“South Holston” by Jerry Castle

Jerry Castle
South Holston
My World Records

3 stars (out of 5)

By Larry Stephens

A funny thing happened as I listened to this CD. I closed my eyes and imagined I was looking at the face of a cliff and embedded in it was a talking head. That’s the sound of a lot of this CD. It sounds like the compression was dialed up, the volume was dialed up, the sound hits you like a hurricane and someplace in the middle of all that is Castle singing. A good track to get the full effect of this is “Write My Own Ending.” The first few bars sound like a lot of country songs: you can hear the different instruments and they support the vocals. At :40 the background players step on their volume pedals and start to overwhelm the singer.

Castle’s enunciation takes getting used to. He has a habit of making adding syllables to words, and not in the way you expect some southerners to. For instance (in “Write My Own Ending”):

“… for this one feels wro-ong”

“… grow my hair like a hippie-uh”

It takes some getting used to. “Write My Own Ending” expresses a desire many of us have. We want to control our destiny, be in charge of our life. “Life Gets Better” has a nice intro, a strumming guitar and a lonely steel that plays a thread through the song. It then builds to his in-your-face volume. The song has a nice sentiment. Castle wrote or co-wrote all the tracks so the feeling of a personal point of view is probably just that. “Need You” is a nice song and has a little more space in the music than other tracks. You get more of a feeling of individual musicians instead of a wall of sound.

The central theme is about being yourself in a world that tries to mold you into some norm and the struggle to just survive. “Drown” is about a broken love affair. I think “Maybe” is, too, from what I can hear in the auditory assault of the instruments.

I wasn’t at all familiar with Castle before this one landed in my mailbox, but the album’s news release quotes some opinions that prove there are people that get into his music. It’s interesting that Castle feels this is country music (“… this record covers a wide spectrum of country music …”), while I mainly hear references to pop and rock from other people. I get that my kind of country is now second-shelf on radio and sales, but if you measure the distance between Stonewall Jackson and Kenny Chesney, then add that number to Florida Georgia Line you may get in the vicinity of Jerry Castle. It’s not bad music or writing, just different and no part of country that I can imagine. Go to iTunes and sample it.

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“Pull Your Savior In” by the Larry Stephenson Band

Larry Stephenson Band
Pull Your Savior In
Whysper Dream Music

4 stars (out of 5)

By Larry Stephens

There’s comfort in hearing familiar songs. Hearing hymns that you know by heart is—for those who believe—like having welcoming arms wrapped around you.

Larry Stephenson offers up a mix of well-known hymns, others you’ll recognize but don’t get recorded all that often, and a surprise or two. The lead number is an excellent a cappella rendition of “Amazing Grace” in four-part harmony. Stephenson leads off with his familiar tenor/high lead voice, slow and clear as a ringing bell. Joining in on the second stanza is one of the best tenor singers you’ll hear, Jimmy Fortune. Add Dale Perry singing bass and David Parmley on baritone and you have an all-star quartet.*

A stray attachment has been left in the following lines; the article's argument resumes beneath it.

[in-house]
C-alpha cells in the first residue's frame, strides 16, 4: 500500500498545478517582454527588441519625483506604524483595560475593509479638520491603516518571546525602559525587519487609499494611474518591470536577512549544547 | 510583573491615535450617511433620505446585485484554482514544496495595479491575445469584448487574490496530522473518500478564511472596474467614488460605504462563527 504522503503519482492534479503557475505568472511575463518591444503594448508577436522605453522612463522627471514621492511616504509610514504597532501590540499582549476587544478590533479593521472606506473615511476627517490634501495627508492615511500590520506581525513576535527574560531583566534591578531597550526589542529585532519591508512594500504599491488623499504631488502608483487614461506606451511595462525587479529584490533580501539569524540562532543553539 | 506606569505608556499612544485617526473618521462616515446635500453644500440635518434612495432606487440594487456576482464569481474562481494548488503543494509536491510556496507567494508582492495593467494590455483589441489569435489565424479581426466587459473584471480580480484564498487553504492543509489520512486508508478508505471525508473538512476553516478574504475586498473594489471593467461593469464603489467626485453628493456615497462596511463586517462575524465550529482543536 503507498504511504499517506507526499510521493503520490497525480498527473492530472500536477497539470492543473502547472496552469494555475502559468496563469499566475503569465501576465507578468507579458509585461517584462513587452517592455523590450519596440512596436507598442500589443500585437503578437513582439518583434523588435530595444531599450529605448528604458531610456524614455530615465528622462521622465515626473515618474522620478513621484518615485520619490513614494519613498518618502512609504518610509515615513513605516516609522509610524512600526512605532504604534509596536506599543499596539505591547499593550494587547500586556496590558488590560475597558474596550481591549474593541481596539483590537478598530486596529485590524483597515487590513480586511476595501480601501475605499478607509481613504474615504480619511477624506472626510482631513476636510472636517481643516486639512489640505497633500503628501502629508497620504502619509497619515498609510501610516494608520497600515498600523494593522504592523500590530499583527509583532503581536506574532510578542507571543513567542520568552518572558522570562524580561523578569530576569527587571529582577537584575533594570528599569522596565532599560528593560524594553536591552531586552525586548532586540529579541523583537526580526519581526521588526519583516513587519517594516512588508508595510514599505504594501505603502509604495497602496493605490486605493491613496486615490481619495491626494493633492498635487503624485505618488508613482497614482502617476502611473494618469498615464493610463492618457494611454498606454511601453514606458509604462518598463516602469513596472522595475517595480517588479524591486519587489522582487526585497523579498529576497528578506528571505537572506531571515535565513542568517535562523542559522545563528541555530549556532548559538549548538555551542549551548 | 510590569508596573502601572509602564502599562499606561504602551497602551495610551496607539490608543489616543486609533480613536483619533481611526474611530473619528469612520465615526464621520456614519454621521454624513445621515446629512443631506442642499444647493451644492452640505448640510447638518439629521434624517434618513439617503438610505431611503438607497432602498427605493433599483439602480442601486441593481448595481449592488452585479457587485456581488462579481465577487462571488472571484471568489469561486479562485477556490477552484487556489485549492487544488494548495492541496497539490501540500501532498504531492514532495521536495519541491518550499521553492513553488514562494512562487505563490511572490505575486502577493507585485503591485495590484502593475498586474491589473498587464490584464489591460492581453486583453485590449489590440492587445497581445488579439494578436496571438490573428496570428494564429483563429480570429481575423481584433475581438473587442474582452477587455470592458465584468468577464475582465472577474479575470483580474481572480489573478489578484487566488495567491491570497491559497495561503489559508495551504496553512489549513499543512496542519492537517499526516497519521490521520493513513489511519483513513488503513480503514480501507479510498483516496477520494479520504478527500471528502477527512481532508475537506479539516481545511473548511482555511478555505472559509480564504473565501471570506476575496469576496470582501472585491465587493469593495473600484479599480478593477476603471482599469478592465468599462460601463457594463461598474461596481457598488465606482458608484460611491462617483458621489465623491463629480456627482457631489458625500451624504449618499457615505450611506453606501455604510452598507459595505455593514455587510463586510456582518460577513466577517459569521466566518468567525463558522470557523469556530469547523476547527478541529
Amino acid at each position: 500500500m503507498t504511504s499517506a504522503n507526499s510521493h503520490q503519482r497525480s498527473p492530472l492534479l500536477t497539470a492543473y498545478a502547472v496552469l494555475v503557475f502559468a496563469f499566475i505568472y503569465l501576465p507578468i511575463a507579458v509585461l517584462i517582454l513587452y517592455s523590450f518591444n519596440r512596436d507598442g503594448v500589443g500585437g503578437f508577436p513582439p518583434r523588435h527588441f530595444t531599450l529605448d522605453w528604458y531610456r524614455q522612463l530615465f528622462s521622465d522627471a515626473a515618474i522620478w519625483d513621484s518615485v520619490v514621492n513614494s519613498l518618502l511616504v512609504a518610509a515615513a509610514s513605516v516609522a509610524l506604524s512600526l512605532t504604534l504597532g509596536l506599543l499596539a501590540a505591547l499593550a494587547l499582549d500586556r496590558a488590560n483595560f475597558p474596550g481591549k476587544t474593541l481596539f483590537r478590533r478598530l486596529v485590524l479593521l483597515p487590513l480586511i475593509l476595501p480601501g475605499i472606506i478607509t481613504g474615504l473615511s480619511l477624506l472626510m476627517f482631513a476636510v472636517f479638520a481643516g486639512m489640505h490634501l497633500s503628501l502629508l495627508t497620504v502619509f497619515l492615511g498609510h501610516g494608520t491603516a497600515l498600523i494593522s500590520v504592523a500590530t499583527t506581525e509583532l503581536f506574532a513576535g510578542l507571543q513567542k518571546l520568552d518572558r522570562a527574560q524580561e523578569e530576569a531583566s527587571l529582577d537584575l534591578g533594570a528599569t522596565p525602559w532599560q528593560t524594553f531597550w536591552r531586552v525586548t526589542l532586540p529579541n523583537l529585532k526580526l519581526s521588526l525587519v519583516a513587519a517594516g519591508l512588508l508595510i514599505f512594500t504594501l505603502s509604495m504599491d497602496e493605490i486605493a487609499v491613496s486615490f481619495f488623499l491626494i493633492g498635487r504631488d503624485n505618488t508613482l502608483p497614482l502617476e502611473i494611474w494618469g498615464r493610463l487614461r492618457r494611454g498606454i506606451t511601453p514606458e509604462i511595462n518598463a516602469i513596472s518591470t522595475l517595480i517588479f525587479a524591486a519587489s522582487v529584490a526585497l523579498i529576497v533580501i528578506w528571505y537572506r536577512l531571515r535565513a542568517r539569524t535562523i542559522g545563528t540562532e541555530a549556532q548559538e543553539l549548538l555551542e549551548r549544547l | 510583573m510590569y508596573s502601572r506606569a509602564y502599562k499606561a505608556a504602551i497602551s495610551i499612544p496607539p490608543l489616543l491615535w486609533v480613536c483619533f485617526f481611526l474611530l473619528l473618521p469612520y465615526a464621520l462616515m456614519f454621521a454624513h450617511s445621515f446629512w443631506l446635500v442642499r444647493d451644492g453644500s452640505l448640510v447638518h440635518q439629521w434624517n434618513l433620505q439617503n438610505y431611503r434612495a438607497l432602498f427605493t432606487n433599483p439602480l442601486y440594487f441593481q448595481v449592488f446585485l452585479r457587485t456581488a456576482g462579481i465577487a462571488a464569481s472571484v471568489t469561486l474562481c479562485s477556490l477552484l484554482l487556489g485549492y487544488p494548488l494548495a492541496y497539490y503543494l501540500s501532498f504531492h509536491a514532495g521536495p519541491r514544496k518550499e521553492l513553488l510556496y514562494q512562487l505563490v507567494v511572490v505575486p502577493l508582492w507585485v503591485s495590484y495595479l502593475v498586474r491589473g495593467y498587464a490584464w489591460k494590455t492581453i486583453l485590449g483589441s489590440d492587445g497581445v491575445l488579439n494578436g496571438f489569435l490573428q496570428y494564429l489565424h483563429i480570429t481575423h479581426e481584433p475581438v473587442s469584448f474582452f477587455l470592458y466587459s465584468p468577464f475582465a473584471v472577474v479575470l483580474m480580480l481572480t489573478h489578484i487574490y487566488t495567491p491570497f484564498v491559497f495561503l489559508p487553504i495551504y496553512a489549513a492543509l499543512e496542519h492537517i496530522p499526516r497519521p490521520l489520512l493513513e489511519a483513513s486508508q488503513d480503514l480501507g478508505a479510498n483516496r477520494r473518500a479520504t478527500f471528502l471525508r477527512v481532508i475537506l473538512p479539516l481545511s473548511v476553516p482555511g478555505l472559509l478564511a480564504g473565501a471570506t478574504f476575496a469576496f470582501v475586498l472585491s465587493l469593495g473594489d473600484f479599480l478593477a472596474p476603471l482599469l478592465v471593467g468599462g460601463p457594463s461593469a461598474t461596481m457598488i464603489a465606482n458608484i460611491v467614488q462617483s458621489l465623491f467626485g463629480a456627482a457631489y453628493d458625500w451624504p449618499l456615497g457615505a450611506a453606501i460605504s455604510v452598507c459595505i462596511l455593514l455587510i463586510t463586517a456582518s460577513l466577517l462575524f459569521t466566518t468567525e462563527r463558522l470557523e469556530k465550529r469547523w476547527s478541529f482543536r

Other familiar hymns are “Let the Lower Lights Be Burning” and “How Great Thou Art.” Parmley-Perry-Fortune are only on the first track but you need not be dismayed: Stephenson’s bandmates add some great harmony on the other tracks. Stephenson, of course, is the mandolin player. Kenny Ingram, a veteran bluegrasser (James Monroe, Jimmy Martin, The Nashville Grass), sings harmony and plays banjo plus lead guitar on one number. Colby Laney (who has since returned to Volume Five, replaced by Kevin Richardson) sings lead and harmony and plays guitar while Danny Stewart (since replaced by Matt Wright) plays bass and sings bass on “If You Want To Live Forever” (the track with Ingram on the guitar), a good up-tempo number co-written by Randall Hylton. This band makes excellent music, with plenty of drive.

The title number, composed by Stephenson, is an energetic number with some good advice, and features a hot guitar break by Laney. Guest Aubrey Haynie joins the band on fiddle and he’s always a welcome addition. Have you ever had a come-to-Jesus moment? Used to describe an epiphany when you realize an important truth, most of use have had one (but we all know at least one person who wouldn’t know an epiphany if it chewed their leg like a Pekinese), Donna Ulisse and Rick Stanley turned it into a meaningful song. The singer has, literally, come to Jesus and hopes he didn’t wait too long. I know people who wear their faith like their skin—it’s been with them forever—but a lot of us needed that come-to-Jesus moment and the good news that it’s never too late.